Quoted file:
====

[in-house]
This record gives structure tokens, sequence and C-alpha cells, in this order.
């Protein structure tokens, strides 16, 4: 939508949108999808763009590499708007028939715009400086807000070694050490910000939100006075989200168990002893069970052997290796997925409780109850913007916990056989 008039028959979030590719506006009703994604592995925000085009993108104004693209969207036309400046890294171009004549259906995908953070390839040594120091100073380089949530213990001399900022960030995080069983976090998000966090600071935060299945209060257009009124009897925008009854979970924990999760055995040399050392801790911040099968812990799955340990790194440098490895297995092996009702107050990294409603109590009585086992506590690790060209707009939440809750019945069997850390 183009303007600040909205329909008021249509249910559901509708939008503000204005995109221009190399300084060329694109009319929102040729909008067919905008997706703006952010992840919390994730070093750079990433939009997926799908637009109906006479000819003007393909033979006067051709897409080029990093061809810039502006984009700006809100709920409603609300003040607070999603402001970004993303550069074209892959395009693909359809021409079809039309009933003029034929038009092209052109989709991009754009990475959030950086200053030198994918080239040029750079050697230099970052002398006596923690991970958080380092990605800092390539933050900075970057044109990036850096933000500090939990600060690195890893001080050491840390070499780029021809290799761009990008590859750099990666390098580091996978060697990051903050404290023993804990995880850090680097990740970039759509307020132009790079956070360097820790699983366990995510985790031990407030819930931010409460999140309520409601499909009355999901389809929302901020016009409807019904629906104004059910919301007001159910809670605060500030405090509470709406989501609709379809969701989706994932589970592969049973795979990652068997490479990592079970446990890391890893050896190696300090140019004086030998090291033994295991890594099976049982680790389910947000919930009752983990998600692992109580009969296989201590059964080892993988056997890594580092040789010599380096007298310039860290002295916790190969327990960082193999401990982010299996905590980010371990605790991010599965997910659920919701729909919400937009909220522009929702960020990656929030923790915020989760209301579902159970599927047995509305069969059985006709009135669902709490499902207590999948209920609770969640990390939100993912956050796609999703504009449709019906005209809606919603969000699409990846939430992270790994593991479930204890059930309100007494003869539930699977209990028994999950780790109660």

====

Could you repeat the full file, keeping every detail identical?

[in-house]
This record gives structure tokens, sequence and C-alpha cells, in this order.
């Protein structure tokens, strides 16, 4: 939508949108999808763009590499708007028939715009400086807000070694050490910000939100006075989200168990002893069970052997290796997925409780109850913007916990056989 008039028959979030590719506006009703994604592995925000085009993108104004693209969207036309400046890294171009004549259906995908953070390839040594120091100073380089949530213990001399900022960030995080069983976090998000966090600071935060299945209060257009009124009897925008009854979970924990999760055995040399050392801790911040099968812990799955340990790194440098490895297995092996009702107050990294409603109590009585086992506590690790060209707009939440809750019945069997850390 183009303007600040909205329909008021249509249910559901509708939008503000204005995109221009190399300084060329694109009319929102040729909008067919905008997706703006952010992840919390994730070093750079990433939009997926799908637009109906006479000819003007393909033979006067051709897409080029990093061809810039502006984009700006809100709920409603609300003040607070999603402001970004993303550069074209892959395009693909359809021409079809039309009933003029034929038009092209052109989709991009754009990475959030950086200053030198994918080239040029750079050697230099970052002398006596923690991970958080380092990605800092390539933050900075970057044109990036850096933000500090939990600060690195890893001080050491840390070499780029021809290799761009990008590859750099990666390098580091996978060697990051903050404290023993804990995880850090680097990740970039759509307020132009790079956070360097820790699983366990995510985790031990407030819930931010409460999140309520409601499909009355999901389809929302901020016009409807019904629906104004059910919301007001159910809670605060500030405090509470709406989501609709379809969701989706994932589970592969049973795979990652068997490479990592079970446990890391890893050896190696300090140019004086030998090291033994295991890594099976049982680790389910947000919930009752983990998600692992109580009969296989201590059964080892993988056997890594580092040789010599380096007298310039860290002295916790190969327990960082193999401990982010299996905590980010371990605790991010599965997910659920919701729909919400937009909220522009929702960020990656929030923790915020989760209301579902159970599927047995509305069969059985006709009135669902709490499902207590999948209920609770969640990390939100993912956050796609999703504009449709019906005209809606919603969000699409990846939430992270790994593991479930204890059930309100007494003869539930699977209990028994999950780790109660």